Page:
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OBSTETRIC RADIOLOGY  
Year : 2015  |  Volume : 25  |  Issue : 1  |  Page : 67-70
Prenatal diagnosis of body stalk complex: A rare entity and review of literature


1 MBBS, Nalgonda, Telangana, India
2 MD Obstetrics and Gynaecology, Nalgonda, Telangana, India
3 MS General Surgery, Nalgonda, Telangana, India

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Date of Web Publication28-Jan-2015
 

   Abstract 

Body stalk anomalies are a group of massively disfiguring abdominal wall defects in which the abdominal organs lie outside of the abdominal cavity in a sac of amnioperitoneum with absence of or very small umbilical cord. Various hypotheses proposed to explain the pathogenesis of limb body wall complex include early amnion disruptions, embryonic dysplasia, and vascular disruption in early pregnancy. Body stalk anomaly is an accepted fatal anomaly and, hence, its early diagnosis aids in proper management of the patient.

Keywords: Abdominal defects; body stalk complex; limb body wall complex; ultrasound

How to cite this article:
Kocherla K, Kumari V, Kocherla PR. Prenatal diagnosis of body stalk complex: A rare entity and review of literature. Indian J Radiol Imaging 2015;25:67-70

How to cite this URL:
Kocherla K, Kumari V, Kocherla PR. Prenatal diagnosis of body stalk complex: A rare entity and review of literature. Indian J Radiol Imaging [serial online] 2015 [cited 2020 Aug 15];25:67-70. Available from: http://www.ijri.org/text.asp?2015/25/1/67/150162

   Introduction Top


Body stalk anomalies are rare anomalies with abdominal wall defects and associated limb and spine anomalies. They have a wide range of differential diagnoses such as omphalocele and gastrochisis.It is very important to differentiate body stalk complex from these entities as body stalk complex is invariably fatal whereas an isolated omphalocele carries good prognosis. We present a rare case with classic features of this anomaly.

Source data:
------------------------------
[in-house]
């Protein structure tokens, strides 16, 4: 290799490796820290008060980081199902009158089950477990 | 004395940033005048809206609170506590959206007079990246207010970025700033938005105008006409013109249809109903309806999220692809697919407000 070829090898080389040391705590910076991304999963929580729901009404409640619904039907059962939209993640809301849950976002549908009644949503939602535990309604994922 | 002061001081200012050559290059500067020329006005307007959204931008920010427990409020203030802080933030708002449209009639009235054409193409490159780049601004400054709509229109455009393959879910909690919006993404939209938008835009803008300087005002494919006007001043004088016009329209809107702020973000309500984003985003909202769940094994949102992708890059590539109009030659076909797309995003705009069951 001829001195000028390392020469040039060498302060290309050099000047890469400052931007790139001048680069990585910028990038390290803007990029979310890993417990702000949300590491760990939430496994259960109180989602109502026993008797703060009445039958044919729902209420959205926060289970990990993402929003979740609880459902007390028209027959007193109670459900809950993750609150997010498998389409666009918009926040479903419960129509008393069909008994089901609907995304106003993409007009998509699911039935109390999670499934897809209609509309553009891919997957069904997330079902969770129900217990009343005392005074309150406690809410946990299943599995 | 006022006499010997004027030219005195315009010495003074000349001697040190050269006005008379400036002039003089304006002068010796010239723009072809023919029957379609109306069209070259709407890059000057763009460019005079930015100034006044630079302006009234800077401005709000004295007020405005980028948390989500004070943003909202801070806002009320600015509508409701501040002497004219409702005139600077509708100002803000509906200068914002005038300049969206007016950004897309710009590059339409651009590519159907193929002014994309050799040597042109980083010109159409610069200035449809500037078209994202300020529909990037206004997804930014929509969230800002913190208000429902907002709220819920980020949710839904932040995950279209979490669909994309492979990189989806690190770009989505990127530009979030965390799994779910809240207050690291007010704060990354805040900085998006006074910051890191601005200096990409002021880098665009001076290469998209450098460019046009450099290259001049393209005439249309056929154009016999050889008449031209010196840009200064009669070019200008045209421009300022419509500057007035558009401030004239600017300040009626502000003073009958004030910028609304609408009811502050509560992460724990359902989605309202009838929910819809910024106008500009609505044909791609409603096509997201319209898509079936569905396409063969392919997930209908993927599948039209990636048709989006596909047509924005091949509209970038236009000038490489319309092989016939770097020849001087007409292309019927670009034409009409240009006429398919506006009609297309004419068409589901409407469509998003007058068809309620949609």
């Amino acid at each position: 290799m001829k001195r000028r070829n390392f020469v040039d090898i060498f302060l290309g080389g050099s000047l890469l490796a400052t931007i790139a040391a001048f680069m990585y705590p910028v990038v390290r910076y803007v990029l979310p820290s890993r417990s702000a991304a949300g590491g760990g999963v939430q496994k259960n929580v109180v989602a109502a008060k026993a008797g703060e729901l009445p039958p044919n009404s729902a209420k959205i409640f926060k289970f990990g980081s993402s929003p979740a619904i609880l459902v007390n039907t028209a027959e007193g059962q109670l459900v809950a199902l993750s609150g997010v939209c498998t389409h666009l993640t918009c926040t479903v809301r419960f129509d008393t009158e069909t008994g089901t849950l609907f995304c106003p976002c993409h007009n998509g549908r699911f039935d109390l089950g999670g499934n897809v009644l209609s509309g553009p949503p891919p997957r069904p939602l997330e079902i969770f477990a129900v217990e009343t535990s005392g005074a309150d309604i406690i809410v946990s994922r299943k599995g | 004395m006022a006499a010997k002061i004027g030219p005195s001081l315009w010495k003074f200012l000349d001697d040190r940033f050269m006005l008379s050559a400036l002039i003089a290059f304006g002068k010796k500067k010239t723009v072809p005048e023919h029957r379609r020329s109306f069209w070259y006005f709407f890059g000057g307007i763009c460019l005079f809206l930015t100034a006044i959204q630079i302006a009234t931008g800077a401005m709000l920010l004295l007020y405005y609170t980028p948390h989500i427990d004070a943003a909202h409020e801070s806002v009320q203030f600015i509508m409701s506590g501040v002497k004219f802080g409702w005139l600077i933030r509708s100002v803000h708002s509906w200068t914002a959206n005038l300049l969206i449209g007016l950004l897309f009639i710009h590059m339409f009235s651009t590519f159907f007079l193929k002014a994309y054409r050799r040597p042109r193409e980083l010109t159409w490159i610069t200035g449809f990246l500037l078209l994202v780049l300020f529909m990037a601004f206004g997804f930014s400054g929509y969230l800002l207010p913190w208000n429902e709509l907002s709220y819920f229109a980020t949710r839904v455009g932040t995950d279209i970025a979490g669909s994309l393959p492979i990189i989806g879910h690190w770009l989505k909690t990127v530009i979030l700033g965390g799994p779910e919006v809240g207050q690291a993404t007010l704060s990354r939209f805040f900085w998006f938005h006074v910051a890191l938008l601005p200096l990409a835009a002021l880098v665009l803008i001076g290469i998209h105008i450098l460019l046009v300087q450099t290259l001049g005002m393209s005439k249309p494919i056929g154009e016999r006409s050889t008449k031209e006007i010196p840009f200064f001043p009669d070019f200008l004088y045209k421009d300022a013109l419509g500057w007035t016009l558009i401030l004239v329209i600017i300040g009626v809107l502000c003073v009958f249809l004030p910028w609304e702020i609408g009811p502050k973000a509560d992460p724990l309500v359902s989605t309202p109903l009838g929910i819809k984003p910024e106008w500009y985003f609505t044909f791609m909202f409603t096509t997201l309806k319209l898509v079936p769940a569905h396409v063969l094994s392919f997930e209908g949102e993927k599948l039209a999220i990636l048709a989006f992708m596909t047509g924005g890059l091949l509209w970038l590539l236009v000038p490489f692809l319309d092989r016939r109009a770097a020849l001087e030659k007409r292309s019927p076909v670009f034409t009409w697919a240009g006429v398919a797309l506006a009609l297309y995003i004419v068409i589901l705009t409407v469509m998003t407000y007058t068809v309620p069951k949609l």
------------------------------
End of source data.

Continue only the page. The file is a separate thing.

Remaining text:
A 20-year-old healthy primigravida was brought to the hospital at 14 weeks of gestation for routine antenatal evaluation. There was no significant family history or drug intake. Per abdominal examination revealed fundal height corresponding to 12 weeks size and fetal heart sounds were present with a heart rate of 130 beats per minute.

Gray-scale ultrasound (USG) revealed single live fetus at 14 weeks of gestation with grossly abnormal morphology. The fetus had skeletal deformity and a large ventral abdominal wall defect.

Patient was further evaluated using color Doppler and three-dimensional USG. Biometry revealed a femur length of 15 mm corresponding to a gestational age of 14 weeks. Fetal head could not be visualized. Umbilical cord was very short causing burying of the fetus into the placenta [[Figure 1]A and B]. A large midline defect of anterior abdominal wall was noted and a membrane-covered abdominal mass containing liver and bowel loops was seen herniating through the abdominal wall defect suggesting a large omphalocele [[Figure 1]C]. However, other abdominal organs including stomach, spleen and urinary bladder were within the body [[Figure 2]A]. Heart was in normal location within the thoracic cavity. Skeletal deformities were bilateral talipes and severely kyphoscoliotic spine [[Figure 2]B]. Amniotic fluid volume was adequate.